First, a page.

RB: Hi All! So as aforementioned, we’ve started a travel section to the blog. Our first entry is not a long one.
We went to FireDrums 2016, which was located at the Blue Mountain Event Center in Wilseyville, CA. The event took place from June 2-5, 2016.
We personally drove up to a friend’s house through Tuesday night, slept there Wednesday and were off for the location on Thursday morning! What is FireDrums, you may ask? For that, we should ask our fellow author, inspyred!
inspyred: Deep in the woods of Northern California, a mix of casual hobbyists, professional performers, students,and teachers gather to shed the standard mechanics of their normal lives, dust off the parts of our mind that we were told should be put away after childhood is over, and come out to play.
FireDrums is one of the biggest fire festivals on the U.S. West Coast, hosted by the Flow Arts Institute; 2016’s festival was from June 2nd to the 5th, and it was my fourth in a row. The primary focus of the festival is the learning, teaching, sharing, and celebration of Flow Arts. The flow arts which I personally practice are primarily ball and club juggling, poi, rope dart, and have recently assembled a pair of fire fans that are much harder to use than I had expected.
The daylight hours of the festival are filled with workshops featuring a huge variety of topics, from specific genres of prop manipulation to discussions of culture to group meditation sessions. I enjoy attending whatever prop manipulation workshops pique my fancy, though many people simply wander around sharing circus tricks, socializing, reading, writing, drawing, swimming in a nearby stream, exploring the forest, or whatever they may feel inclined to do at the moment. There are also a host of vendors of props for manipulation, as well as food, clothing, and various artistic creations. For me personally, the biggest draw of the event is the radically free social atmosphere.
At night, however, the main attraction shifts to the fire circle which is set up in a large clearing, surrounded by fire pits and volunteer fire-safeties holding fire blankets (a duvetyne cloth treated with fire retardant) focused on keeping everyone safe. The festival is largely free-spirited in terms of how you wish to enjoy it, but fire safety is one of few things taken extremely seriously. Any open fire outside of the designated areas are explicitly forbidden, and this policy is rigorously enforced, with the fuel dump of the fire circle being brightly illuminated and very plainly distinguished from the surroundings with bright orange partitions. Once their props are dipped, each spinner takes to the fire circle and joins in the collective celebration of fire, everyone deliberately dancing with the deep, primal instinct of aversion to fire, to the sound of various electronic music artists (as well as the Humboldt Drummers) played out of speakers with the bass often heavy enough to reverberate in my chest from anywhere in the campground.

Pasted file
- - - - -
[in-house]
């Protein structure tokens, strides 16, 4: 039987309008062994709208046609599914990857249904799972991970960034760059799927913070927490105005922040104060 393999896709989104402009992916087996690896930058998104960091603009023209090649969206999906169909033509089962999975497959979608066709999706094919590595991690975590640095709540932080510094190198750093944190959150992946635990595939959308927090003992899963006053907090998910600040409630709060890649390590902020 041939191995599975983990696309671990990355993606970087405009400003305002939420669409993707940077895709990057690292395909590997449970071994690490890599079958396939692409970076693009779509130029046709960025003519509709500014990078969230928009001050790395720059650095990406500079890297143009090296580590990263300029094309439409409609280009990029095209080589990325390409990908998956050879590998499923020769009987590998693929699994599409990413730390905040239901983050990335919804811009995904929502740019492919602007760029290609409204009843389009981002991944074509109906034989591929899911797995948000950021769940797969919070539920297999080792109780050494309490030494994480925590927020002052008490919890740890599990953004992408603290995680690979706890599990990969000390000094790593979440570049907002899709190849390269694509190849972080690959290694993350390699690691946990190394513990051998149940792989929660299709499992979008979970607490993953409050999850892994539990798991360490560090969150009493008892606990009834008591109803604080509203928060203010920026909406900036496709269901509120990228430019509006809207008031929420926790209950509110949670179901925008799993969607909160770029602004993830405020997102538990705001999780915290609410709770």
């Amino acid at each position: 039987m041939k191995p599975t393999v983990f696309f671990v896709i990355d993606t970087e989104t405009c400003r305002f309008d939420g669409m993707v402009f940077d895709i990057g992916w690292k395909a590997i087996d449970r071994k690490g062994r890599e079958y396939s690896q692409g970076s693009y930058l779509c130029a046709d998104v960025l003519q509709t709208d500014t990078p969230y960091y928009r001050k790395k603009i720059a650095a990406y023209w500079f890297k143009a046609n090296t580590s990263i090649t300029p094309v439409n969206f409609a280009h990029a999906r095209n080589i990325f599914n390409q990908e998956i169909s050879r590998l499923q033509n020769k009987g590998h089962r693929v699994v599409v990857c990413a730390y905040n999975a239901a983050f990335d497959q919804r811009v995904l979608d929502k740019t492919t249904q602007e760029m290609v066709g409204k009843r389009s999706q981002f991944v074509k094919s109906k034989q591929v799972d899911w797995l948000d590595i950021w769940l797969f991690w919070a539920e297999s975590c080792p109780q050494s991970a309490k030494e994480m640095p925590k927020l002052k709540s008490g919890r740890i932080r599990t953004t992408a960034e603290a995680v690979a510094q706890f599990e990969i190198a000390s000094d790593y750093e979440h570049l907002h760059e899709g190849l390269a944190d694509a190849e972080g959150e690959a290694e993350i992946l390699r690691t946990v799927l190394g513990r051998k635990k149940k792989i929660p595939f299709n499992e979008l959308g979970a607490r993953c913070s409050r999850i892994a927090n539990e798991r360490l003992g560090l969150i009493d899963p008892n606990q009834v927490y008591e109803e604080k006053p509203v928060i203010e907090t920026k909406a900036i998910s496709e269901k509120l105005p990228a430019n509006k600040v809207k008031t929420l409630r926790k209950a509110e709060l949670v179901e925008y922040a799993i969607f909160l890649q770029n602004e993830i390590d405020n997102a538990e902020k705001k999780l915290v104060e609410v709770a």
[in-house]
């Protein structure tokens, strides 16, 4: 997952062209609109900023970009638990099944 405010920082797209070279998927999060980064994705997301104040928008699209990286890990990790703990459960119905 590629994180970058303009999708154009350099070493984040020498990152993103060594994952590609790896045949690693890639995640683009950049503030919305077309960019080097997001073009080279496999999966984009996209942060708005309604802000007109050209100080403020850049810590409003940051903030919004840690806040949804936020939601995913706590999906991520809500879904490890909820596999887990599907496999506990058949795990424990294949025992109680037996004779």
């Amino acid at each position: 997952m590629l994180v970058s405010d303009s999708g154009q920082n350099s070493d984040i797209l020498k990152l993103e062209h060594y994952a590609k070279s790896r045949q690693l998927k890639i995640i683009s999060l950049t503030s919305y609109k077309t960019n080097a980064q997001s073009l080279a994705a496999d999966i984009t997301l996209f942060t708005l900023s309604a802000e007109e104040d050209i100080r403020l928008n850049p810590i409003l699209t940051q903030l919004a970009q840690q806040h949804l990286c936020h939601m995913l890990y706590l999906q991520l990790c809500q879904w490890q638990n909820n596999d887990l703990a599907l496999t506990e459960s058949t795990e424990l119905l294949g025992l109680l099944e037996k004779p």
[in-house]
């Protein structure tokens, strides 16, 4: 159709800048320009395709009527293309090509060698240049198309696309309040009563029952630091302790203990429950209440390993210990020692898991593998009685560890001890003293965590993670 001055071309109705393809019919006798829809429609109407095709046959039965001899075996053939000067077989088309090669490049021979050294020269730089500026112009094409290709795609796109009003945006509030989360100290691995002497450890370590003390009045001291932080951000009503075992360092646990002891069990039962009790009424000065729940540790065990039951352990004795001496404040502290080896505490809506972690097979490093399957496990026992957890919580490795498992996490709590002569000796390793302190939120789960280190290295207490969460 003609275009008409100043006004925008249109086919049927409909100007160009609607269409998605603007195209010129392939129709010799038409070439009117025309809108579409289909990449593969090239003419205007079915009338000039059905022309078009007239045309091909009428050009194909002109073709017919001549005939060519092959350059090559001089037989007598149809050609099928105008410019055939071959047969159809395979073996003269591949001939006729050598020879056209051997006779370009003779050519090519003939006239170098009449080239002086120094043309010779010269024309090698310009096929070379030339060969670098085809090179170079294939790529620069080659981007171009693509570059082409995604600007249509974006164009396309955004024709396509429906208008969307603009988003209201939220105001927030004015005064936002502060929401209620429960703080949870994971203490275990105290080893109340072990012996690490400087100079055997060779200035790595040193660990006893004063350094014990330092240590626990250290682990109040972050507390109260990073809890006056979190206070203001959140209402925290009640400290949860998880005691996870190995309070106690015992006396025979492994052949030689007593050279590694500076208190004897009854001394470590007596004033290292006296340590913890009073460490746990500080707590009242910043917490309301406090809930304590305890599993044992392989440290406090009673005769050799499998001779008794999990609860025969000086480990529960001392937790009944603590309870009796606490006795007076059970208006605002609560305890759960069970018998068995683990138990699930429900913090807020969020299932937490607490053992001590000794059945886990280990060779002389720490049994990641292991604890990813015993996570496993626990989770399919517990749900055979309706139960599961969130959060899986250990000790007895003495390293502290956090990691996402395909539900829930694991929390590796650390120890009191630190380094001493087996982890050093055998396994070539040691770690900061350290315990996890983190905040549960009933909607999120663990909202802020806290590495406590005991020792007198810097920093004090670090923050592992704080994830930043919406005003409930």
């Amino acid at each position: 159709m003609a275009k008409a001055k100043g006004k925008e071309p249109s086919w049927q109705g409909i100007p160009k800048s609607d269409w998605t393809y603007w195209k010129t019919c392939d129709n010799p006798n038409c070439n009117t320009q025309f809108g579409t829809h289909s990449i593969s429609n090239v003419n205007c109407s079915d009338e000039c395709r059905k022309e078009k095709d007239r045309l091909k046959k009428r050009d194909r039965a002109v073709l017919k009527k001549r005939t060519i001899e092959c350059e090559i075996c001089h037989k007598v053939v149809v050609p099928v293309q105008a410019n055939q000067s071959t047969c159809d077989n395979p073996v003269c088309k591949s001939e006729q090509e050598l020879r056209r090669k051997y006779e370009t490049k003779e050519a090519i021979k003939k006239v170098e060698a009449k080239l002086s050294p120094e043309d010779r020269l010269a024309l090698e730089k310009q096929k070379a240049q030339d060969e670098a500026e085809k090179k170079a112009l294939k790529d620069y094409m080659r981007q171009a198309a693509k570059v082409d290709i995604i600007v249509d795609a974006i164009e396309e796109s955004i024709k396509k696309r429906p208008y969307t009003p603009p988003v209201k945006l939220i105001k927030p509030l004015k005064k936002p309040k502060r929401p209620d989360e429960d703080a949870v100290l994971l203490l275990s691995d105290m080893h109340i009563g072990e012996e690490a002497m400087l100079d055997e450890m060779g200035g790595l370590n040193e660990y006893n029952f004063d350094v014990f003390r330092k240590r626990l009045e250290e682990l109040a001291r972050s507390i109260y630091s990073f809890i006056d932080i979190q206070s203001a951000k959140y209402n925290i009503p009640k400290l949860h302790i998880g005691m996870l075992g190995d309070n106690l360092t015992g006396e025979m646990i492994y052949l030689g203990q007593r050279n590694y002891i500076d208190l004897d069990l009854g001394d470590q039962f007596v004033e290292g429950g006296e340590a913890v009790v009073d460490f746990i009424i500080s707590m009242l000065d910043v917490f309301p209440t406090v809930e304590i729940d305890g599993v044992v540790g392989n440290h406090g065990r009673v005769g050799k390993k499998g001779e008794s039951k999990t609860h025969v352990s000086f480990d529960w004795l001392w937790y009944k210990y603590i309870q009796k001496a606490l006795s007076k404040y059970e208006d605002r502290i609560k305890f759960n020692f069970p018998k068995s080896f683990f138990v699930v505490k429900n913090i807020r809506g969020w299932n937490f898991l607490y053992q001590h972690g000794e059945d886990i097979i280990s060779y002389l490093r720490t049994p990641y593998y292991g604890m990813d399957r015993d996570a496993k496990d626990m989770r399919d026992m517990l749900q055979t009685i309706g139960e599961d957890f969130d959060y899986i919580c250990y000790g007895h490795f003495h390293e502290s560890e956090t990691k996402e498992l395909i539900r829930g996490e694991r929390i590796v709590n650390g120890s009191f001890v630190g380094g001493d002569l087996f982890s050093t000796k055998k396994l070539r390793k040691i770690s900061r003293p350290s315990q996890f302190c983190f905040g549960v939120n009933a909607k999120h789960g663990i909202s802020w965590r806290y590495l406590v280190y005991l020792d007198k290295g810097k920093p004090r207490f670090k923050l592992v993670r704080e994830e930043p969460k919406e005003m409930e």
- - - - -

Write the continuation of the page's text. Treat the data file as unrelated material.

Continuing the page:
Here’s a video taken of Nicky Evers (a.k.a. DJ Nevers) in the fire circle while Kevin Axtell announced the closing of the fuel depot on the final morning of this year’s Fire Drums. Many (myself included) stay up until sunrise on Saturday night.
I have found that, as much as I could develop my prop manipulation skills on that night with so many other incredibly skilled people (though I did spin some fire), my favorite way to spend it was walking around and simply striking up conversations with people, as well as keeping a notebook with me and writing whenever inspiration strikes… which tends to happen at fire festivals.
Most others seem to either alternate between spinning fire and watching everyone else spinning fire, or just simply hanging around, socializing, some painting, some writing, others simply dancing to the music… everyone so clearly happy to be there, in a very contagious way. I look forward to next time… hopefully next year for us.
RB: So over the duration of the trip, while inspyred was doing his workshops, I was exploring the area and lounging about with my book! Here are some photos:
By the time Day 3 (Saturday) came around, we were burned out (a good pun by the way), and decided to do some exploring! We went off the campsite, and hiked to a river, where we ended up jumping in with our clothes on! The water was frigid, but it was about 95 degrees Fahrenheit outside, so the cold was welcome. We explored the bugs in the area, learned about different kinds of larvae (dragonfly and mosquito), and then headed back to the campsite! All in all, a beautiful trip!